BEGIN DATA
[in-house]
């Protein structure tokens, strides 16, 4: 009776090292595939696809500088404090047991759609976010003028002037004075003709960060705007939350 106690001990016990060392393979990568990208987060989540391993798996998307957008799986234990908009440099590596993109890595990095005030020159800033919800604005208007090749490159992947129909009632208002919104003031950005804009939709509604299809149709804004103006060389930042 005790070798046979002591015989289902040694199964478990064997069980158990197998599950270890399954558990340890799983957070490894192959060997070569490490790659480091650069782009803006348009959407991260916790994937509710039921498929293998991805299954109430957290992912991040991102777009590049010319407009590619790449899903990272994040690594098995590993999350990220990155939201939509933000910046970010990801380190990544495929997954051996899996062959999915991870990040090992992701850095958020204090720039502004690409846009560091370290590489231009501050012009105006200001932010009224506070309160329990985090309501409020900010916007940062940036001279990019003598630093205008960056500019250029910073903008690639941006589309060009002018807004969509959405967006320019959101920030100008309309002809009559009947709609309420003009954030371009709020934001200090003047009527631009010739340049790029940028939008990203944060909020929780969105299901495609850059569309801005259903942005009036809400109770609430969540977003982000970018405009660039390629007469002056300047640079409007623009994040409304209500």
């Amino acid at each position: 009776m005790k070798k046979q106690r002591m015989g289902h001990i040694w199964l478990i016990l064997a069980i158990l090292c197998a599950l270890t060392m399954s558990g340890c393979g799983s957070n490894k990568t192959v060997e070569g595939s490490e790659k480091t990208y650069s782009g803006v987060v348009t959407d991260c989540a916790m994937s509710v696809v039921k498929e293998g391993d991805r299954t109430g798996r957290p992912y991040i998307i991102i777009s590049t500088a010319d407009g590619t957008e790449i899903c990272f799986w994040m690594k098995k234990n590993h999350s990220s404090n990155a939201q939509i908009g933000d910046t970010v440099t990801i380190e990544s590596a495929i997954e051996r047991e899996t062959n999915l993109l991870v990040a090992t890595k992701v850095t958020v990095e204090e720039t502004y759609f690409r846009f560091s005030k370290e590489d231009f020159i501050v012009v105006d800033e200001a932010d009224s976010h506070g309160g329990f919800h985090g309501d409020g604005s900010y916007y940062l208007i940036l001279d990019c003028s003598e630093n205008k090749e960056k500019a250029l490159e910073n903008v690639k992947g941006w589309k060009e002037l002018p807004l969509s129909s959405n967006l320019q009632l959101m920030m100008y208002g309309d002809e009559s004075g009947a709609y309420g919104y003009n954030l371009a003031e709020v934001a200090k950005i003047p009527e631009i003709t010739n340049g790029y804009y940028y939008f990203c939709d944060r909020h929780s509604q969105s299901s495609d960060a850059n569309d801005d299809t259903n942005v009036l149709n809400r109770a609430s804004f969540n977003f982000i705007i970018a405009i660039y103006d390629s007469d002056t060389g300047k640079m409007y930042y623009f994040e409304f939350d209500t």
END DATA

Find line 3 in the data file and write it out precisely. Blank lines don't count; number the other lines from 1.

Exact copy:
């Amino acid at each position: 009776m005790k070798k046979q106690r002591m015989g289902h001990i040694w199964l478990i016990l064997a069980i158990l090292c197998a599950l270890t060392m399954s558990g340890c393979g799983s957070n490894k990568t192959v060997e070569g595939s490490e790659k480091t990208y650069s782009g803006v987060v348009t959407d991260c989540a916790m994937s509710v696809v039921k498929e293998g391993d991805r299954t109430g798996r957290p992912y991040i998307i991102i777009s590049t500088a010319d407009g590619t957008e790449i899903c990272f799986w994040m690594k098995k234990n590993h999350s990220s404090n990155a939201q939509i908009g933000d910046t970010v440099t990801i380190e990544s590596a495929i997954e051996r047991e899996t062959n999915l993109l991870v990040a090992t890595k992701v850095t958020v990095e204090e720039t502004y759609f690409r846009f560091s005030k370290e590489d231009f020159i501050v012009v105006d800033e200001a932010d009224s976010h506070g309160g329990f919800h985090g309501d409020g604005s900010y916007y940062l208007i940036l001279d990019c003028s003598e630093n205008k090749e960056k500019a250029l490159e910073n903008v690639k992947g941006w589309k060009e002037l002018p807004l969509s129909s959405n967006l320019q009632l959101m920030m100008y208002g309309d002809e009559s004075g009947a709609y309420g919104y003009n954030l371009a003031e709020v934001a200090k950005i003047p009527e631009i003709t010739n340049g790029y804009y940028y939008f990203c939709d944060r909020h929780s509604q969105s299901s495609d960060a850059n569309d801005d299809t259903n942005v009036l149709n809400r109770a609430s804004f969540n977003f982000i705007i970018a405009i660039y103006d390629s007469d002056t060389g300047k640079m409007y930042y623009f994040e409304f939350d209500t």